Using a clean syringe, withdraw iron solution from its container, using a 14 or 16 gauge (large diameter) needle which is left inserted in bottle. The idea is to avoid using a contaminated needle to draw iron from the bottle. Otherwise, foreign matter and pathogens will likely be introduced into the bottle. Some producers decide to change needles after they have finished giving iron injections to each litter. In this case, it is not necessary to use a different needle to draw iron from the bottle.
After filling the syringe, use an 18-20 gauge, 5/8 to 1/2 inch needle to inject iron into the piglet’s muscle. If there are air bubbles in the syringe, point the needle up, tap the syringe and push the air out. Inject iron into the neck muscle just off the midline (Figure 7). Iron should not be injected into the ham. The injection should be given in the neck because of possible sciatic nerve damage, scarring, and also, because of residual iron stain in the carcass of market hogs if it is given in the ham. If the injection site is dirty, wipe it clean with an antiseptic before injecting. Be careful not to inject into the spinal area.
Injecting. Be careful not to inject into the spinal area. Pull or roll back the skin with your finger or bend the piglet’s neck sideways prior to inserting the needle. Insert the needle perpendicular to site and inject. If you have pulled or rolled the skin back or bent the piglet’s neck to tighten the skin properly, when the needle is withdrawn, the skin will help seal the injection site and runback will be minimal. Consider placing a finger on the site momentarily to help prevent or reduce runback if necessary. Be sure to inject the iron into the muscle, not just beneath the skin.
For convenience, some producers mix various injectables together with iron and inject the solution into piglets while they are processed. This practice is not recommended unless prescribed by a veterinarian, because it is possible that the products could be rendered ineffective and possibly toxic to piglets.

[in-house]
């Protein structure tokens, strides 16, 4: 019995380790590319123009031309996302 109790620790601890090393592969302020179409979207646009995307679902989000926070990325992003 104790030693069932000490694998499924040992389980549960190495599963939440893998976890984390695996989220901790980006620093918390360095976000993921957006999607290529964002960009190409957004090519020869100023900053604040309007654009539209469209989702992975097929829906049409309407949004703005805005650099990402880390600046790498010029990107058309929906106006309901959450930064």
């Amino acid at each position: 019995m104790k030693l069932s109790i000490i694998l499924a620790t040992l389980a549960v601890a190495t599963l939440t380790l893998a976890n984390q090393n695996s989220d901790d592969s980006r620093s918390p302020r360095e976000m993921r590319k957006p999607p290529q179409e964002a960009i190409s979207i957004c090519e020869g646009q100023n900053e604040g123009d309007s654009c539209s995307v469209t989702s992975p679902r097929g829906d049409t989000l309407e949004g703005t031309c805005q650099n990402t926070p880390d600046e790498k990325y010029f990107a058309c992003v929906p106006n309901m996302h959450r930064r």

In some pork producing operations, it is important that piglets be permanently identified at birth. Options for permanent identification included ear notching or tattooing. Ear notching is the more common method. Each piglet must have a unique ear notch or tattoo in seedstock herds because it is a requirement for pedigree and performance records. It is not necessary that each piglet have an individual number in operations where all hogs except replacement gilts are marketed for slaughter. Each litter, or all piglets in a farrowing group, or only gilts to be considered for replacements might be ear notched or tattooed at birth with the same patterns.
The most common ear notching system is shown in Figure 8. It is the identification system required by the purebred swine associations in the U.S. The litter number is notched in the piglet’s right ear and the individual piglet number in the piglet’s left ear. Several modifications of the system exist.
Use a V-ear notcher designed for piglets to ear notch. Some producers use a hole puncher to place a hole in one ear for identification. Firmly hold the ear you are notching and place the portion of the ear you are notching well back into the jaws of the notcher (Figure 9). Notches that are too shallow may fill in, heal over, and be difficult to read. Leave at least one-fourth inch between notches. Do not make notches too close to the tip of the ear, as these can be torn off. When you have notches on both top and bottom of the ear near the tip, position them so that the deep points of the notches are offset from each other. When making notches on top of the ear close to the head, uncurl the ear with your fingers so you can make it deep into the cartilage. Otherwise, it might be unreadable after it heals.
Use tattooing pliers designed for small animals to tattoo piglets. Apply the tattoo to the backside of the ear so it can be read easily as the piglet grows. Be sure to apply even pressure across the entire tattoo area (i.e., avoid the cartilage ribs in the ear). Avoid tattooing piglets with color on their ears, because the tattoo will be hard to read. Green ink seems to work the best.